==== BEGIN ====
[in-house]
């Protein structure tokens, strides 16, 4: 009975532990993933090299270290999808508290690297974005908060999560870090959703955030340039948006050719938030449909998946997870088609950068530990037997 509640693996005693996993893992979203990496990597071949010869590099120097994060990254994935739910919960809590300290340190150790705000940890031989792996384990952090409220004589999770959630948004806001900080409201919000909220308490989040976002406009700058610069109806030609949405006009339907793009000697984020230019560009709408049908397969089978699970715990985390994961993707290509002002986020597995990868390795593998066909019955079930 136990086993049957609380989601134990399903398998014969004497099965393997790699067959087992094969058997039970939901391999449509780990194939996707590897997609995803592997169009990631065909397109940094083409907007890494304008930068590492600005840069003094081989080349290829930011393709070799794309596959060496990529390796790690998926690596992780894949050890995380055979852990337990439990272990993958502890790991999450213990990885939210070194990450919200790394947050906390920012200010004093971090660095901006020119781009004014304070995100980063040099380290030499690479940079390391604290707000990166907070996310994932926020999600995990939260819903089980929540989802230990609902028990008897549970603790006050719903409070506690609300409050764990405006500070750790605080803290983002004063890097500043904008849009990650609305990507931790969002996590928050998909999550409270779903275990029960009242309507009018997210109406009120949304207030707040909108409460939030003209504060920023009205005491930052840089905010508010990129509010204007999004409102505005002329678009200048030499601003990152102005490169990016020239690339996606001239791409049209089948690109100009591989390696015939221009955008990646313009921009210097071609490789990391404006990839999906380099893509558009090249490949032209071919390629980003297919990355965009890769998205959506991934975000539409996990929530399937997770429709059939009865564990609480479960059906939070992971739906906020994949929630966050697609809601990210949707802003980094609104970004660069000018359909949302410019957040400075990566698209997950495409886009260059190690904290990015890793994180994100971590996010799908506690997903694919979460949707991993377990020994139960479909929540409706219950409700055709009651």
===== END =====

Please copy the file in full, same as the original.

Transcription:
[in-house]
């Protein structure tokens, strides 16, 4: 009975532990993933090299270290999808508290690297974005908060999560870090959703955030340039948006050719938030449909998946997870088609950068530990037997 509640693996005693996993893992979203990496990597071949010869590099120097994060990254994935739910919960809590300290340190150790705000940890031989792996384990952090409220004589999770959630948004806001900080409201919000909220308490989040976002406009700058610069109806030609949405006009339907793009000697984020230019560009709408049908397969089978699970715990985390994961993707290509002002986020597995990868390795593998066909019955079930 136990086993049957609380989601134990399903398998014969004497099965393997790699067959087992094969058997039970939901391999449509780990194939996707590897997609995803592997169009990631065909397109940094083409907007890494304008930068590492600005840069003094081989080349290829930011393709070799794309596959060496990529390796790690998926690596992780894949050890995380055979852990337990439990272990993958502890790991999450213990990885939210070194990450919200790394947050906390920012200010004093971090660095901006020119781009004014304070995100980063040099380290030499690479940079390391604290707000990166907070996310994932926020999600995990939260819903089980929540989802230990609902028990008897549970603790006050719903409070506690609300409050764990405006500070750790605080803290983002004063890097500043904008849009990650609305990507931790969002996590928050998909999550409270779903275990029960009242309507009018997210109406009120949304207030707040909108409460939030003209504060920023009205005491930052840089905010508010990129509010204007999004409102505005002329678009200048030499601003990152102005490169990016020239690339996606001239791409049209089948690109100009591989390696015939221009955008990646313009921009210097071609490789990391404006990839999906380099893509558009090249490949032209071919390629980003297919990355965009890769998205959506991934975000539409996990929530399937997770429709059939009865564990609480479960059906939070992971739906906020994949929630966050697609809601990210949707802003980094609104970004660069000018359909949302410019957040400075990566698209997950495409886009260059190690904290990015890793994180994100971590996010799908506690997903694919979460949707991993377990020994139960479909929540409706219950409700055709009651």